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Without legal reform, economic growth evades Nevada

Nevada’s economy continues to struggle. Its unemployment rate is 14 percent, the highest in the nation.

If lawmakers want to put people back to work — without costing taxpayers another penny for “stimulus” — they can enact desperately needed lawsuit reforms.

In the newly released U.S. Tort Liability Index: 2010 Report, Nevada ranks a dismal 40th out of the 50 states in the quality of its civil-justice tort climate. The ranking is based on each state’s monetary tort losses, numbers of tort lawsuits and lawyers, number of huge jury awards, and presence of plaintiff-friendly “judicial hellholes.” The data were adjusted for the size of each state’s economy and population.

The Silver State fell four places from 36th in the previous 2008 edition. Nevada has the seventh-highest monetary tort losses out of the 50 states. It had four of the nation’s 101 largest jury-verdict awards in 2008. And the state has the fourth-highest number of lawyers per dollar of state output. Nevada practices the rule of lawyers instead of the rule of law. The state Legislature has done little to fix this problem.

The index reveals that Nevada’s tort rules on the books rank 26th in their ability to contain tort costs and risks. The state ranks 50th, dead last, in 13 of the 29 areas tracked. Nevada emerges as a “sinner” state because of its weak tort rules in the face of high tort costs and litigation risks. In this state, businesses are easy targets for personal injury lawyers, costing jobs in the process.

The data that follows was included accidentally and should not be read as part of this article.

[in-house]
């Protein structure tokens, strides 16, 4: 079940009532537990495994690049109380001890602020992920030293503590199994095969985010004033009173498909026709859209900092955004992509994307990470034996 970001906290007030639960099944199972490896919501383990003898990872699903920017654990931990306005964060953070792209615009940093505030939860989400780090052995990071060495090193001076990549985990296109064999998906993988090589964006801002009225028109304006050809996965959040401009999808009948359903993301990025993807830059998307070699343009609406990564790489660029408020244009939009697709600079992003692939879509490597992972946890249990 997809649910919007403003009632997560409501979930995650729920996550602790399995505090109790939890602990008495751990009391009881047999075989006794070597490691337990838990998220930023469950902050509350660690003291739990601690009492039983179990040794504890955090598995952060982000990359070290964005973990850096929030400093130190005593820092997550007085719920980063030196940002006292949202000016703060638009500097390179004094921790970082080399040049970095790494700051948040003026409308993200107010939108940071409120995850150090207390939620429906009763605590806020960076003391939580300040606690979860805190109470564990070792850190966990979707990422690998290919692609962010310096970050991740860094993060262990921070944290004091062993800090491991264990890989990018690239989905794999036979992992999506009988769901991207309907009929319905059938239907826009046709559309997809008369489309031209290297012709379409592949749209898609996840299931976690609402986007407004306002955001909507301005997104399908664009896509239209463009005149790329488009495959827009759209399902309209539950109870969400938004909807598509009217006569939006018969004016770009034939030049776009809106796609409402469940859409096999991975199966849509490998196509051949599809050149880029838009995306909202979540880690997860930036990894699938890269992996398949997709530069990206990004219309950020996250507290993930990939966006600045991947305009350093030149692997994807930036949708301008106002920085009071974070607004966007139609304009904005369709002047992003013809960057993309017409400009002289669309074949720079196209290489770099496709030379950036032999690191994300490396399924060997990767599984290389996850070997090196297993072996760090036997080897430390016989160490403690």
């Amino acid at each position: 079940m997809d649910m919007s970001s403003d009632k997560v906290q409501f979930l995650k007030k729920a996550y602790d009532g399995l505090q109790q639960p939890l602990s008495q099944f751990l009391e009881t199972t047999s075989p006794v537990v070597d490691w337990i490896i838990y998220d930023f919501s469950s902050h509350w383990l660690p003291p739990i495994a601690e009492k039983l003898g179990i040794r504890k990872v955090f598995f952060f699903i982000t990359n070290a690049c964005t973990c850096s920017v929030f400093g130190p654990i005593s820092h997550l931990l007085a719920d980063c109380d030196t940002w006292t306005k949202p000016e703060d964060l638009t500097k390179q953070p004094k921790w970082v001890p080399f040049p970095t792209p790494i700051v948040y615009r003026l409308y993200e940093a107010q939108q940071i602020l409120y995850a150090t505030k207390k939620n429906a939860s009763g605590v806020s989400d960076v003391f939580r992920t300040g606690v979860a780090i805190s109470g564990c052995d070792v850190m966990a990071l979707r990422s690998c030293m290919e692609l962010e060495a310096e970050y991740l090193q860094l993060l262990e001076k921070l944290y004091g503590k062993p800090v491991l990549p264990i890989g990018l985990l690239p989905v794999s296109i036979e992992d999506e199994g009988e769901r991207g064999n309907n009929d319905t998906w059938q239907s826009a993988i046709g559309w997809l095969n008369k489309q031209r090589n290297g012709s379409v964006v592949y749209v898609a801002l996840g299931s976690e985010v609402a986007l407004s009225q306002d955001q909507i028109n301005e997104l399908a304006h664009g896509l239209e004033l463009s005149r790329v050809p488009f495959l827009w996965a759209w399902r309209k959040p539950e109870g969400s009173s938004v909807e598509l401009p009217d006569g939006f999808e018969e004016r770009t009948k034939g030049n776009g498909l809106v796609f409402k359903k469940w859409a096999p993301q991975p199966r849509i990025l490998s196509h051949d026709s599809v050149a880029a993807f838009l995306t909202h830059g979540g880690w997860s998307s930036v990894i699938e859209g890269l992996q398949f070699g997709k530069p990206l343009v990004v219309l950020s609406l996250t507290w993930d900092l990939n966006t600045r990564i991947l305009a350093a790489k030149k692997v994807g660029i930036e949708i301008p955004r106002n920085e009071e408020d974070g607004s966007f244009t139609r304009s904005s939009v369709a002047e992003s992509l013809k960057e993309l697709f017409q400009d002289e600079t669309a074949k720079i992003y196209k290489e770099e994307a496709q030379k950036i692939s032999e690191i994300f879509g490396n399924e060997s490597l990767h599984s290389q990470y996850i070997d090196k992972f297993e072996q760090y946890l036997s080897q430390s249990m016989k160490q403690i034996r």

When deciding where to start a business, expand operations or relocate, entrepreneurs prefer states with balanced tort systems that discourage abusive lawsuits. In 2006, job growth was 57 percent greater in the 10 states with the best tort climates than in the 10 worst states. Business leaders are leery of Nevada because of its sky-high tort costs and plaintiffs hoping to hit the jackpot in the courtroom, not the casino.

Fear of lawsuits also causes companies to withdraw or withhold beneficial products. Volkswagen planned to sell a 46 mpg three-wheel vehicle. This “green machine” would have cost only $17,000, but VW decided not to market it in the United States because of lawsuit fears.

Total direct tort costs were $255 billion in 2008. Abusive lawsuits cost every American a hidden “tort tax” of about $2,000 a year in higher prices and insurance premiums, fewer jobs and new products, lower wages and benefits for working people, reduced access to health care, and higher taxes to pay for court costs. And the current system is very inefficient at its intended purpose — less than 15 cents of every tort-cost dollar goes to compensate plaintiffs.

Nevada’s lawmakers should get serious and enact meaningful lawsuit reforms, which would be the best jobs bill. UC-Berkeley economist Lisa Kimmel examined six common tort reforms adopted by states from 1970 to 1997 and found that instituting an additional tort reform increased total employment in a state by 1 percent.

In other words, one tort reform in Nevada would put more than 11,100 people back to work.

An uncompetitive legal climate has spurred some states, such as Oklahoma in 2009, to enact meaningful reforms.

If Nevada politicians are serious about jump-starting the economy, they should act to reduce the state’s massive tort burden. Common-sense reforms would bring needed jobs to the Silver State.

Lawrence J. McQuillan, Ph.D., is director of business and economic studies at the California-based Pacific Research Institute. He is co-author with Hovannes Abramyan of the third edition of the U.S. Tort Liability Index, just released by PRI. Contact him at LMcQuillan@pacificresearch.org.

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